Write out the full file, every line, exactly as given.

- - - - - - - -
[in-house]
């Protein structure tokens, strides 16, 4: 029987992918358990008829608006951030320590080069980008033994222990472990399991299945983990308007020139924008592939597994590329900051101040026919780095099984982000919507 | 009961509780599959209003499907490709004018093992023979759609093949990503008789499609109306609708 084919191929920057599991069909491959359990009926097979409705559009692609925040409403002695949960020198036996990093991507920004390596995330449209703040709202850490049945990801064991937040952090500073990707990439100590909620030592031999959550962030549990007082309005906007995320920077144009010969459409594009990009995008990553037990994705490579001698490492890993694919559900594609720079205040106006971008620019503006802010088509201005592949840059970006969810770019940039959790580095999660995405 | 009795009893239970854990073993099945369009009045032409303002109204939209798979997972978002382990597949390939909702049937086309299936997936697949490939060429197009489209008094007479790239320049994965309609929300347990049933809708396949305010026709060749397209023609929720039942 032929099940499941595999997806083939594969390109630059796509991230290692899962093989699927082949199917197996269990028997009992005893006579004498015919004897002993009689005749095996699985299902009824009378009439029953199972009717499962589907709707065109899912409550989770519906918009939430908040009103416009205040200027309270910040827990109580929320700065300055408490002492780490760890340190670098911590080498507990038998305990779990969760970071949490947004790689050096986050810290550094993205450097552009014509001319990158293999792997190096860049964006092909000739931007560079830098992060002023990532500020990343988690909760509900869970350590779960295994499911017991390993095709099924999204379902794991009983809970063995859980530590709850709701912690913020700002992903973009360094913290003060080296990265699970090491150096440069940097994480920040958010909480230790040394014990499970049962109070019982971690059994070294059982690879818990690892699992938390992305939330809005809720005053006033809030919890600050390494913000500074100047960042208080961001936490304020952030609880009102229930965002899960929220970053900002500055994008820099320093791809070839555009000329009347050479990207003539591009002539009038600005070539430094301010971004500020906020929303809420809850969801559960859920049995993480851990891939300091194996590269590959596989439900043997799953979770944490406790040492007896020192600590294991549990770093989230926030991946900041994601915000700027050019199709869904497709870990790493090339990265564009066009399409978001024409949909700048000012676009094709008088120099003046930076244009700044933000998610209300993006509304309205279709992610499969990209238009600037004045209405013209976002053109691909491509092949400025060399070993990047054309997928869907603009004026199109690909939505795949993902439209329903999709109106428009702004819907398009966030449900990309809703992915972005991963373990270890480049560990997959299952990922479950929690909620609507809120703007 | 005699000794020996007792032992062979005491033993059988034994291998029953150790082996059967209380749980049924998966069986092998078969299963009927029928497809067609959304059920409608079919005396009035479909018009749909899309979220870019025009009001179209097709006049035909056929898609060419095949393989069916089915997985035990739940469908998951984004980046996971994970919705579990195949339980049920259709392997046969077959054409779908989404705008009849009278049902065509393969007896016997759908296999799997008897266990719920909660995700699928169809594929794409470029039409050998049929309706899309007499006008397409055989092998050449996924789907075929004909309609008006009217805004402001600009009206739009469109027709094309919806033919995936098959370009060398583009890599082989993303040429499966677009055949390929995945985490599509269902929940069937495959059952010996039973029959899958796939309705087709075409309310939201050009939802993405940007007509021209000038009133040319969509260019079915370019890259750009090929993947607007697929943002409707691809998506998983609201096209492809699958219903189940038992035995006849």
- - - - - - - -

[in-house]
């Protein structure tokens, strides 16, 4: 029987992918358990008829608006951030320590080069980008033994222990472990399991299945983990308007020139924008592939597994590329900051101040026919780095099984982000919507 | 009961509780599959209003499907490709004018093992023979759609093949990503008789499609109306609708 084919191929920057599991069909491959359990009926097979409705559009692609925040409403002695949960020198036996990093991507920004390596995330449209703040709202850490049945990801064991937040952090500073990707990439100590909620030592031999959550962030549990007082309005906007995320920077144009010969459409594009990009995008990553037990994705490579001698490492890993694919559900594609720079205040106006971008620019503006802010088509201005592949840059970006969810770019940039959790580095999660995405 | 009795009893239970854990073993099945369009009045032409303002109204939209798979997972978002382990597949390939909702049937086309299936997936697949490939060429197009489209008094007479790239320049994965309609929300347990049933809708396949305010026709060749397209023609929720039942 032929099940499941595999997806083939594969390109630059796509991230290692899962093989699927082949199917197996269990028997009992005893006579004498015919004897002993009689005749095996699985299902009824009378009439029953199972009717499962589907709707065109899912409550989770519906918009939430908040009103416009205040200027309270910040827990109580929320700065300055408490002492780490760890340190670098911590080498507990038998305990779990969760970071949490947004790689050096986050810290550094993205450097552009014509001319990158293999792997190096860049964006092909000739931007560079830098992060002023990532500020990343988690909760509900869970350590779960295994499911017991390993095709099924999204379902794991009983809970063995859980530590709850709701912690913020700002992903973009360094913290003060080296990265699970090491150096440069940097994480920040958010909480230790040394014990499970049962109070019982971690059994070294059982690879818990690892699992938390992305939330809005809720005053006033809030919890600050390494913000500074100047960042208080961001936490304020952030609880009102229930965002899960929220970053900002500055994008820099320093791809070839555009000329009347050479990207003539591009002539009038600005070539430094301010971004500020906020929303809420809850969801559960859920049995993480851990891939300091194996590269590959596989439900043997799953979770944490406790040492007896020192600590294991549990770093989230926030991946900041994601915000700027050019199709869904497709870990790493090339990265564009066009399409978001024409949909700048000012676009094709008088120099003046930076244009700044933000998610209300993006509304309205279709992610499969990209238009600037004045209405013209976002053109691909491509092949400025060399070993990047054309997928869907603009004026199109690909939505795949993902439209329903999709109106428009702004819907398009966030449900990309809703992915972005991963373990270890480049560990997959299952990922479950929690909620609507809120703007 | 005699000794020996007792032992062979005491033993059988034994291998029953150790082996059967209380749980049924998966069986092998078969299963009927029928497809067609959304059920409608079919005396009035479909018009749909899309979220870019025009009001179209097709006049035909056929898609060419095949393989069916089915997985035990739940469908998951984004980046996971994970919705579990195949339980049920259709392997046969077959054409779908989404705008009849009278049902065509393969007896016997759908296999799997008897266990719920909660995700699928169809594929794409470029039409050998049929309706899309007499006008397409055989092998050449996924789907075929004909309609008006009217805004402001600009009206739009469109027709094309919806033919995936098959370009060398583009890599082989993303040429499966677009055949390929995945985490599509269902929940069937495959059952010996039973029959899958796939309705087709075409309310939201050009939802993405940007007509021209000038009133040319969509260019079915370019890259750009090929993947607007697929943002409707691809998506998983609201096209492809699958219903189940038992035995006849």